Here, as promised, is part 2 of this month’s news. Be sure to check out the writers’ Calendar page for all the events I’ve come across that might be of interest to writers. And keep writing!
Jane Friedman, book marketing guru, will be in New York for BookExpo next week, and on May 29 she’ll be teaching a 3-hour evening workshop (in partnership with Catapult) on how to build a sustainable business model for your writing career. Click here to learn more and register.
On May 30, at 5pm, the Writers’ Workshop of WCSA is hosting a reading of micro-memoir written by their memoirs, at 21 Imperial Avenue in Westport. Free.
Greenwich PEN Women, an organization for Artists, Writers, and Composers, is hosting three open mic nights this year. The first is on Wednesday, June 26, at Cos Cob Library, at 7pm. Sign up to read five minutes-worth of your work in any genre. Two more open mic events will follow on July 13 and October 2. Contact Diane Morello at firstname.lastname@example.org for more details
Those of you wanting to pitch your book to an agent could consider attending The Gotham Writers Conference on October 25-26. They promise genuinely to connect writers with agents and give a close-up look at how to get a book published. Day 1 includes five panels and presentations. Day 2 is for pitching roundtables. Each table will have two agents and a group of pre-selected writers with book projects. You spend the day with your table—pitching, reading pages, and discussing your work. There will be tables specializing in: mainstream/literary novels, genre novels, middle grade/YA novels, and nonfiction books. Anyone can attend Day 1, but you must be selected to participate in Day 2. Be aware that space is limited.
I recently came across Coursera, which provides free online courses in many subjects. Since it was started at Stanford University, there are a lot of science courses, of course, but there are 287 (not a typo!) courses in writing alone. Many of the creative writing ones are from Wesleyan University, which has a renowned School of Writing. Worth a look if you can’t afford, or can’t get to, face-to-face classes.
Dave Chesson has a website: Kindlepreneur, which gives you a free step-by-step guide to self-publishing. If you have any intention of doing so, it’s a great resource.
A recent article in the New York Times, Farhad Manjoo talked (sorry about the pun) about using phone apps to write. The first is Descript, which bills itself as a “word processor for audio.” Frist record your brilliant prose, or notes, or story ideas, or, I suppose, shopping lists, on your phone using RecUp (iOs), a cloud-connected voice-recording app, or Voice Recorder for Android. Then Descript will quickly (and cheaply) transcribe the text, truncate the silences and render speech editable and searchable. I haven’t tried it yet, but I plan to.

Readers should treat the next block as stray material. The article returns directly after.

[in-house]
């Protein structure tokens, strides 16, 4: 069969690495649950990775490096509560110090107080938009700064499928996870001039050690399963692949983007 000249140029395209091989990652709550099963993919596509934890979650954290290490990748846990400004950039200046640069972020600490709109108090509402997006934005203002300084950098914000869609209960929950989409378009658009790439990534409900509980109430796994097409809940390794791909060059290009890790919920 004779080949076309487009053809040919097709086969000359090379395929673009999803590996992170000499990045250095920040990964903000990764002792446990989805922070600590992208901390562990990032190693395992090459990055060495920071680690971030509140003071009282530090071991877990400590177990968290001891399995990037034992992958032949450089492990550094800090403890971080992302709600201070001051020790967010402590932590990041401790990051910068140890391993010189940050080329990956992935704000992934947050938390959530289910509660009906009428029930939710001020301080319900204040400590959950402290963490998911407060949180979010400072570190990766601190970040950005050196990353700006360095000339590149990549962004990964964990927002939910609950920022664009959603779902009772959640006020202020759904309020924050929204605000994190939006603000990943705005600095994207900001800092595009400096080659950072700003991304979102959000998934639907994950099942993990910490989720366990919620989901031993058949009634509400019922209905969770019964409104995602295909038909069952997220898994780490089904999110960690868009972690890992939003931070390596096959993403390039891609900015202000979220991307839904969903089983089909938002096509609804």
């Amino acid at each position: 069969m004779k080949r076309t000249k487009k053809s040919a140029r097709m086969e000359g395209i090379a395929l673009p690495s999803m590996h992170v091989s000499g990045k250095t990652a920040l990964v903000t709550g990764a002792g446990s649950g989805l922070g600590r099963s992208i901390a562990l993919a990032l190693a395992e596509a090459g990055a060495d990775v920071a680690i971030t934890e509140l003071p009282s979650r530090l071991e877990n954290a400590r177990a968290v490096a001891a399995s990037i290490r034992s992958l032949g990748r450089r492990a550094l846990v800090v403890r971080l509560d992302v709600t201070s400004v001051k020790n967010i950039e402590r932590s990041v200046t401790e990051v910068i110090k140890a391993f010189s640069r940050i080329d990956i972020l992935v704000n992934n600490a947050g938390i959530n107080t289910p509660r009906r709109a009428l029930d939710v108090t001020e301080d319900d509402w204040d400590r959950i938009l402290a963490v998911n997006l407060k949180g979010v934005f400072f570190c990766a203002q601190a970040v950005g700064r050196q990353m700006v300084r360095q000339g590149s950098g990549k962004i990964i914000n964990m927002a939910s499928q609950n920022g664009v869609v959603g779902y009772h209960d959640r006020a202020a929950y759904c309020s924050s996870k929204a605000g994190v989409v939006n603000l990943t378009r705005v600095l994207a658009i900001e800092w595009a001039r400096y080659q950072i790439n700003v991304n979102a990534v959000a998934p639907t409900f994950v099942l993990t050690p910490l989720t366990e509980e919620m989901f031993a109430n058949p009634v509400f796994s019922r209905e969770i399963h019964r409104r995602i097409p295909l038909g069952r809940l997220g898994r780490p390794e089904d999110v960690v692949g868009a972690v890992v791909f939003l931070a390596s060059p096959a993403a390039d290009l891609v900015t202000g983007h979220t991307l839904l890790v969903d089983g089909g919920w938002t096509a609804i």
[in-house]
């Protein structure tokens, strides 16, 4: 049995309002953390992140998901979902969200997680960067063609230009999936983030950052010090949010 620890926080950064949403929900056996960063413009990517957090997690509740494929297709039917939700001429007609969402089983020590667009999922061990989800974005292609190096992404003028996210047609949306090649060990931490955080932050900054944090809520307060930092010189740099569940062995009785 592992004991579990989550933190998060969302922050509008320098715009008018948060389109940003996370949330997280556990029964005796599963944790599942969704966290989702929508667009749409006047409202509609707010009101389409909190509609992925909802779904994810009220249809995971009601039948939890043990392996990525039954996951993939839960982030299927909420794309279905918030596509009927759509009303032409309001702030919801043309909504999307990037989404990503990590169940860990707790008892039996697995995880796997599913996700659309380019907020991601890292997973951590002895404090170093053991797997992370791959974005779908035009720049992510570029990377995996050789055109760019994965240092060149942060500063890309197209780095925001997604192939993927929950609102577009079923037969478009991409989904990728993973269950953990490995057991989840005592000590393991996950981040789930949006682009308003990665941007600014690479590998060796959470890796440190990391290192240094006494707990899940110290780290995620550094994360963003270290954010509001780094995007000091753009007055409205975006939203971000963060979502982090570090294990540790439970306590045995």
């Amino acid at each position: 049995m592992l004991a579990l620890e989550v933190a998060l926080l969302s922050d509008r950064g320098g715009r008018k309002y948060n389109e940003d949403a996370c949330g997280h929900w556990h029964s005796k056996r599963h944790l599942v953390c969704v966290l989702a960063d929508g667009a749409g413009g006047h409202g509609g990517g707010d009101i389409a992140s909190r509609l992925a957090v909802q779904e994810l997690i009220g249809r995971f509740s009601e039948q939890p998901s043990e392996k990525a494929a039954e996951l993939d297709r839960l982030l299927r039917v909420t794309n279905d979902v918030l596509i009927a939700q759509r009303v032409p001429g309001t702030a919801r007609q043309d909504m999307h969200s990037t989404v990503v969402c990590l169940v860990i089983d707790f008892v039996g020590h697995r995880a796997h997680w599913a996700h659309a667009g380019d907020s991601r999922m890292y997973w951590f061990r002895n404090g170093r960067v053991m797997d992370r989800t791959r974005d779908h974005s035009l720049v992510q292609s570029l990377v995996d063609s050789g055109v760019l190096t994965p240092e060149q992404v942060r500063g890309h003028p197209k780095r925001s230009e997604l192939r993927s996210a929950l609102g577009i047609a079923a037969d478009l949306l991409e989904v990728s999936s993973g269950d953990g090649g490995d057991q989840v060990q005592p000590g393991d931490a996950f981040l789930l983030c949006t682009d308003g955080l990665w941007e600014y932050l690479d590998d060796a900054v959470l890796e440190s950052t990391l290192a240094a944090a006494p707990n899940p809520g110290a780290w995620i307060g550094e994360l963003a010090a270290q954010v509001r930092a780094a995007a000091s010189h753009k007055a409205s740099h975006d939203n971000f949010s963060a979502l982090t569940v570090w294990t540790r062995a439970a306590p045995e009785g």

The Spun Yarn offers a chance to have Beta readers look at your book and give you honest feedback. Your manuscript is matched with three trusted readers from the Spun Yarn network, each selected based upon your needs. Based upon this reader feedback, an editor curates a comprehensive report providing 30+ pages of insight on all of the most important aspects of your manuscript, in 30 days or less. $299.
The New York Chapter of the Mystery Writers of America is offering two Burstein scholarships worth $1000 each this year to aspiring mystery writers. The purpose of the scholarship is to offer financial support to writers who want to take a specific class, attend a conference, or do specific research as demonstrably necessary to a mystery work they are creating. It was named for Leon B. Burstein, an avid mystery fan, that more work in his favorite genre might be created. You don’t have to be a member of the MWA-NY Chapter, and the submissions period doesn’t end until October 9, 2019. Check the link above for how to submit.
Those of you looking for a small press to submit your book to, could do worse than check out the list of over 400 small presses on the Poets & Writers website. The database is sortable by genre, and includes information on reading periods etc.